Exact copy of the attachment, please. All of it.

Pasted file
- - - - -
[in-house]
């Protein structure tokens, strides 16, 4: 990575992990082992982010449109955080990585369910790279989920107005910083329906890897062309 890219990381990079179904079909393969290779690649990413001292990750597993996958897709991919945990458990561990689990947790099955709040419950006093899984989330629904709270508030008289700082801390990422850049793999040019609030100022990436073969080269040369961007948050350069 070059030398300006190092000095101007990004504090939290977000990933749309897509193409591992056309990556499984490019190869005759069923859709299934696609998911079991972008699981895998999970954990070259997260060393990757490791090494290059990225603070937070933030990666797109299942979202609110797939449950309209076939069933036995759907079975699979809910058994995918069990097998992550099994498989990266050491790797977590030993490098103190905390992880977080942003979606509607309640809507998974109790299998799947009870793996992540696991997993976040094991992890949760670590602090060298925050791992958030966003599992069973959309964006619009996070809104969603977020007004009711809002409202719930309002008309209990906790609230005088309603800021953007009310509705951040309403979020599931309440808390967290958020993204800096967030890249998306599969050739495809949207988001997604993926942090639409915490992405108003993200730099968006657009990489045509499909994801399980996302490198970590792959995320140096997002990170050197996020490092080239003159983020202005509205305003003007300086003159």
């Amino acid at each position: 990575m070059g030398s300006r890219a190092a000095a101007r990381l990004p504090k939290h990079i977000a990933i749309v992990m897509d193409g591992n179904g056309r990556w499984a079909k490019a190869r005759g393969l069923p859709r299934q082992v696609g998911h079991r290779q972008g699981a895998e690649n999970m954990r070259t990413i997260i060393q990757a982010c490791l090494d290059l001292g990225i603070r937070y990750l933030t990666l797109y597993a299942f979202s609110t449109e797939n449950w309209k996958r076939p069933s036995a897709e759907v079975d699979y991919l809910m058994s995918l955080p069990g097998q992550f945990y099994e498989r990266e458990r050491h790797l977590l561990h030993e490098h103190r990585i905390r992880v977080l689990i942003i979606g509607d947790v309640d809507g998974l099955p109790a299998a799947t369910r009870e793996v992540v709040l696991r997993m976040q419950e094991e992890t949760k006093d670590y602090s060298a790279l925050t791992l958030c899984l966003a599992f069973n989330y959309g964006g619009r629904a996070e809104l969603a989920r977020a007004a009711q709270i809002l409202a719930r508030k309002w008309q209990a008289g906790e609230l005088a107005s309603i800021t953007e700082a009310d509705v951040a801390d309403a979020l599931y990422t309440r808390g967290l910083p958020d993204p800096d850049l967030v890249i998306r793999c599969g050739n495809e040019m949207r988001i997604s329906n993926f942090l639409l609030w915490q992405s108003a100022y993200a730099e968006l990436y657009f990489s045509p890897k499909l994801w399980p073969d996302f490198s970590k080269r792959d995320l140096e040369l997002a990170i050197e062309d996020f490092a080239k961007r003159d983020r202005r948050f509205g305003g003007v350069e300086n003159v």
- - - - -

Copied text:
[in-house]
């Protein structure tokens, strides 16, 4: 990575992990082992982010449109955080990585369910790279989920107005910083329906890897062309 890219990381990079179904079909393969290779690649990413001292990750597993996958897709991919945990458990561990689990947790099955709040419950006093899984989330629904709270508030008289700082801390990422850049793999040019609030100022990436073969080269040369961007948050350069 070059030398300006190092000095101007990004504090939290977000990933749309897509193409591992056309990556499984490019190869005759069923859709299934696609998911079991972008699981895998999970954990070259997260060393990757490791090494290059990225603070937070933030990666797109299942979202609110797939449950309209076939069933036995759907079975699979809910058994995918069990097998992550099994498989990266050491790797977590030993490098103190905390992880977080942003979606509607309640809507998974109790299998799947009870793996992540696991997993976040094991992890949760670590602090060298925050791992958030966003599992069973959309964006619009996070809104969603977020007004009711809002409202719930309002008309209990906790609230005088309603800021953007009310509705951040309403979020599931309440808390967290958020993204800096967030890249998306599969050739495809949207988001997604993926942090639409915490992405108003993200730099968006657009990489045509499909994801399980996302490198970590792959995320140096997002990170050197996020490092080239003159983020202005509205305003003007300086003159």
């Amino acid at each position: 990575m070059g030398s300006r890219a190092a000095a101007r990381l990004p504090k939290h990079i977000a990933i749309v992990m897509d193409g591992n179904g056309r990556w499984a079909k490019a190869r005759g393969l069923p859709r299934q082992v696609g998911h079991r290779q972008g699981a895998e690649n999970m954990r070259t990413i997260i060393q990757a982010c490791l090494d290059l001292g990225i603070r937070y990750l933030t990666l797109y597993a299942f979202s609110t449109e797939n449950w309209k996958r076939p069933s036995a897709e759907v079975d699979y991919l809910m058994s995918l955080p069990g097998q992550f945990y099994e498989r990266e458990r050491h790797l977590l561990h030993e490098h103190r990585i905390r992880v977080l689990i942003i979606g509607d947790v309640d809507g998974l099955p109790a299998a799947t369910r009870e793996v992540v709040l696991r997993m976040q419950e094991e992890t949760k006093d670590y602090s060298a790279l925050t791992l958030c899984l966003a599992f069973n989330y959309g964006g619009r629904a996070e809104l969603a989920r977020a007004a009711q709270i809002l409202a719930r508030k309002w008309q209990a008289g906790e609230l005088a107005s309603i800021t953007e700082a009310d509705v951040a801390d309403a979020l599931y990422t309440r808390g967290l910083p958020d993204p800096d850049l967030v890249i998306r793999c599969g050739n495809e040019m949207r988001i997604s329906n993926f942090l639409l609030w915490q992405s108003a100022y993200a730099e968006l990436y657009f990489s045509p890897k499909l994801w399980p073969d996302f490198s970590k080269r792959d995320l140096e040369l997002a990170i050197e062309d996020f490092a080239k961007r003159d983020r202005r948050f509205g305003g003007v350069e300086n003159v």